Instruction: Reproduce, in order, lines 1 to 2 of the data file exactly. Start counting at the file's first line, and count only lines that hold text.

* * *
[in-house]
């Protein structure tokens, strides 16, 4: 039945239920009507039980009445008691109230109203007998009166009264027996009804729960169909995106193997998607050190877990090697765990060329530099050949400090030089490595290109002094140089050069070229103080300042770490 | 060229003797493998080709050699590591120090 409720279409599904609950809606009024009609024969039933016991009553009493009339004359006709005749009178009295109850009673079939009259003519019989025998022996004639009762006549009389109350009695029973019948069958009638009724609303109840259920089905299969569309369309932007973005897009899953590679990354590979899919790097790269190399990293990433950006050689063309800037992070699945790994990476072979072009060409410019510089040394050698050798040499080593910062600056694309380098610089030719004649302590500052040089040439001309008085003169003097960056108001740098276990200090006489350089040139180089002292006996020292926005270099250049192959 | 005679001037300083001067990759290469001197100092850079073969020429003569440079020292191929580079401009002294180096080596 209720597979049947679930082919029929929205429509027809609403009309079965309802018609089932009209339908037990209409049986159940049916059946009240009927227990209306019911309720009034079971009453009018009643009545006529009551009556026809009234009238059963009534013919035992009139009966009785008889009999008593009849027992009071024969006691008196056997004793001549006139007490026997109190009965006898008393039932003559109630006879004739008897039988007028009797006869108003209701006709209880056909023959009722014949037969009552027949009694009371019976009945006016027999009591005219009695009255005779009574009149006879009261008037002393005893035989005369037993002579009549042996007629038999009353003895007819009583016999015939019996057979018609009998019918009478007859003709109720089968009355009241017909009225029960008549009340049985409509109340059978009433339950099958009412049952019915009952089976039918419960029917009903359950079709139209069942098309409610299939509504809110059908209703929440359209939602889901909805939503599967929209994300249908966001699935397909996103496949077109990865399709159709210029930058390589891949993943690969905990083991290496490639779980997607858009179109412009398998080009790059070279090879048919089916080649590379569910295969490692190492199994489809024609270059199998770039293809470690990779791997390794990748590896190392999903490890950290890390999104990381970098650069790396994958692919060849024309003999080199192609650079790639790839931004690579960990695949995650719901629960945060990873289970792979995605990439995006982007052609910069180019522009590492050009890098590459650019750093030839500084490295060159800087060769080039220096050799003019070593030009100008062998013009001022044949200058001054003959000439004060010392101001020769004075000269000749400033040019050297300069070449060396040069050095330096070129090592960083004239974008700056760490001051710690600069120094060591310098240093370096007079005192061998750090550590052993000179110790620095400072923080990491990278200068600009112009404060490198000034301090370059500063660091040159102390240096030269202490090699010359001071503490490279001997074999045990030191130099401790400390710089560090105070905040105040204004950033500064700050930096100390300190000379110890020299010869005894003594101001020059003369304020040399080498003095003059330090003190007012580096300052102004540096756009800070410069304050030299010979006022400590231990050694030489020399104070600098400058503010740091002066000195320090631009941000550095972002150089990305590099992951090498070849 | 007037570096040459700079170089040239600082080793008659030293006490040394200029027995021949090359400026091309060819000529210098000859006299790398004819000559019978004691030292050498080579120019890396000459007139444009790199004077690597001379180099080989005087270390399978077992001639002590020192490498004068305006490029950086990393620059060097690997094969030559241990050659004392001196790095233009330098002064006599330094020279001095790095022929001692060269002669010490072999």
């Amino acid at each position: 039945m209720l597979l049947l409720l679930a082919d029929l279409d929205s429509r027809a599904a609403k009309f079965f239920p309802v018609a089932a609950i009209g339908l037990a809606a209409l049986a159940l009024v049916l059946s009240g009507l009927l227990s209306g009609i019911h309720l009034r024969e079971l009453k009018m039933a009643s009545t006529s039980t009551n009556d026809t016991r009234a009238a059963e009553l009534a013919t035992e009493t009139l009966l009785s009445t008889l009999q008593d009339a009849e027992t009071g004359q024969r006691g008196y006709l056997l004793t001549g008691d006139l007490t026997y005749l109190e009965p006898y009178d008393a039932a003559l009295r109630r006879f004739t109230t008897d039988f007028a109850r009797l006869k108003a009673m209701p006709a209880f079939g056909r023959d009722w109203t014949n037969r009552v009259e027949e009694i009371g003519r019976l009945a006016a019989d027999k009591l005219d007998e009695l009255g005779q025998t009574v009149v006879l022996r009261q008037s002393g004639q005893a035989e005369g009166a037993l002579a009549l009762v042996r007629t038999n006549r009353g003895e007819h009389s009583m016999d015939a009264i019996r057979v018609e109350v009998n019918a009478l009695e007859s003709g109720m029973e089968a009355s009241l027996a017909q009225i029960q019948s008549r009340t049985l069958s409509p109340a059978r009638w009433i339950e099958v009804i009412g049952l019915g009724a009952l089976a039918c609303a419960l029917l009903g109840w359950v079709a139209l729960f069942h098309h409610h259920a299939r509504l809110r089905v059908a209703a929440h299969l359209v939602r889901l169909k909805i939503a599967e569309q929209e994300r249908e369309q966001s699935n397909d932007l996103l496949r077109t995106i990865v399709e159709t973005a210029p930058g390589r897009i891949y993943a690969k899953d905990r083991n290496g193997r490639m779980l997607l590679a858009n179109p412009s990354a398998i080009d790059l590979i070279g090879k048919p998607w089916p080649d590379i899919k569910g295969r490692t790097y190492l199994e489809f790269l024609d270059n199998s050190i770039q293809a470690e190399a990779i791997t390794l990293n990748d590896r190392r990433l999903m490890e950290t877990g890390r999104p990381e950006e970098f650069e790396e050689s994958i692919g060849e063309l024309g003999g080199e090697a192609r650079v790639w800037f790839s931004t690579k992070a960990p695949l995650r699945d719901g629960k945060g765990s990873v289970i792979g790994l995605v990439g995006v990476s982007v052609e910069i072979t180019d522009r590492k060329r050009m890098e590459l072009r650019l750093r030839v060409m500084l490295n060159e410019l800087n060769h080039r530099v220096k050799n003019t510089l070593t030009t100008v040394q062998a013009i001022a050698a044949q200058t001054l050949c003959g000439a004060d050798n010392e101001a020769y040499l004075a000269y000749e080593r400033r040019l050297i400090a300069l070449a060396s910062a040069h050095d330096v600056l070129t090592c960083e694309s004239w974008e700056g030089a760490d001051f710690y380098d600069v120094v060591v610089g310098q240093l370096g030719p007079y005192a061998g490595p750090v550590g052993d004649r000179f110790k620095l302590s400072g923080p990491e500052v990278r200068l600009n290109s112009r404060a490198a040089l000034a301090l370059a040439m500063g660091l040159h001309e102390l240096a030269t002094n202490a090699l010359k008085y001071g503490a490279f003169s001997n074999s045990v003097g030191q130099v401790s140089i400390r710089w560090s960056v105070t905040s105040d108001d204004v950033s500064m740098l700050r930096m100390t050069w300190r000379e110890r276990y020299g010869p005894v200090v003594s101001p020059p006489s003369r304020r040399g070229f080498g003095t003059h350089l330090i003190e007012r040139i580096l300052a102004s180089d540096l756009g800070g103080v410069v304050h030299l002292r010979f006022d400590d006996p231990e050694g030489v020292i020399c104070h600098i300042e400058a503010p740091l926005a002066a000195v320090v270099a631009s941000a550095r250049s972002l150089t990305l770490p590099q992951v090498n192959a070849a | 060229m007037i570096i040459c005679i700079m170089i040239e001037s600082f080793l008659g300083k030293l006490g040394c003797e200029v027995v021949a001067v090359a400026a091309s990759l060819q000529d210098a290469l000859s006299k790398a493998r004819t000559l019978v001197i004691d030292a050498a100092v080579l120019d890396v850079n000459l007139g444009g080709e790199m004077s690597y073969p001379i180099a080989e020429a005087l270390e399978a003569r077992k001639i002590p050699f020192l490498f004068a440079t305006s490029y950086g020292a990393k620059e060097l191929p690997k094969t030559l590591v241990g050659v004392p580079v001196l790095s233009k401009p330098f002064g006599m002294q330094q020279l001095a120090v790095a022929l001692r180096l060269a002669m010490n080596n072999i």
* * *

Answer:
[in-house]
């Protein structure tokens, strides 16, 4: 039945239920009507039980009445008691109230109203007998009166009264027996009804729960169909995106193997998607050190877990090697765990060329530099050949400090030089490595290109002094140089050069070229103080300042770490 | 060229003797493998080709050699590591120090 409720279409599904609950809606009024009609024969039933016991009553009493009339004359006709005749009178009295109850009673079939009259003519019989025998022996004639009762006549009389109350009695029973019948069958009638009724609303109840259920089905299969569309369309932007973005897009899953590679990354590979899919790097790269190399990293990433950006050689063309800037992070699945790994990476072979072009060409410019510089040394050698050798040499080593910062600056694309380098610089030719004649302590500052040089040439001309008085003169003097960056108001740098276990200090006489350089040139180089002292006996020292926005270099250049192959 | 005679001037300083001067990759290469001197100092850079073969020429003569440079020292191929580079401009002294180096080596 209720597979049947679930082919029929929205429509027809609403009309079965309802018609089932009209339908037990209409049986159940049916059946009240009927227990209306019911309720009034079971009453009018009643009545006529009551009556026809009234009238059963009534013919035992009139009966009785008889009999008593009849027992009071024969006691008196056997004793001549006139007490026997109190009965006898008393039932003559109630006879004739008897039988007028009797006869108003209701006709209880056909023959009722014949037969009552027949009694009371019976009945006016027999009591005219009695009255005779009574009149006879009261008037002393005893035989005369037993002579009549042996007629038999009353003895007819009583016999015939019996057979018609009998019918009478007859003709109720089968009355009241017909009225029960008549009340049985409509109340059978009433339950099958009412049952019915009952089976039918419960029917009903359950079709139209069942098309409610299939509504809110059908209703929440359209939602889901909805939503599967929209994300249908966001699935397909996103496949077109990865399709159709210029930058390589891949993943690969905990083991290496490639779980997607858009179109412009398998080009790059070279090879048919089916080649590379569910295969490692190492199994489809024609270059199998770039293809470690990779791997390794990748590896190392999903490890950290890390999104990381970098650069790396994958692919060849024309003999080199192609650079790639790839931004690579960990695949995650719901629960945060990873289970792979995605990439995006982007052609910069180019522009590492050009890098590459650019750093030839500084490295060159800087060769080039220096050799003019070593030009100008062998013009001022044949200058001054003959000439004060010392101001020769004075000269000749400033040019050297300069070449060396040069050095330096070129090592960083004239974008700056760490001051710690600069120094060591310098240093370096007079005192061998750090550590052993000179110790620095400072923080990491990278200068600009112009404060490198000034301090370059500063660091040159102390240096030269202490090699010359001071503490490279001997074999045990030191130099401790400390710089560090105070905040105040204004950033500064700050930096100390300190000379110890020299010869005894003594101001020059003369304020040399080498003095003059330090003190007012580096300052102004540096756009800070410069304050030299010979006022400590231990050694030489020399104070600098400058503010740091002066000195320090631009941000550095972002150089990305590099992951090498070849 | 007037570096040459700079170089040239600082080793008659030293006490040394200029027995021949090359400026091309060819000529210098000859006299790398004819000559019978004691030292050498080579120019890396000459007139444009790199004077690597001379180099080989005087270390399978077992001639002590020192490498004068305006490029950086990393620059060097690997094969030559241990050659004392001196790095233009330098002064006599330094020279001095790095022929001692060269002669010490072999």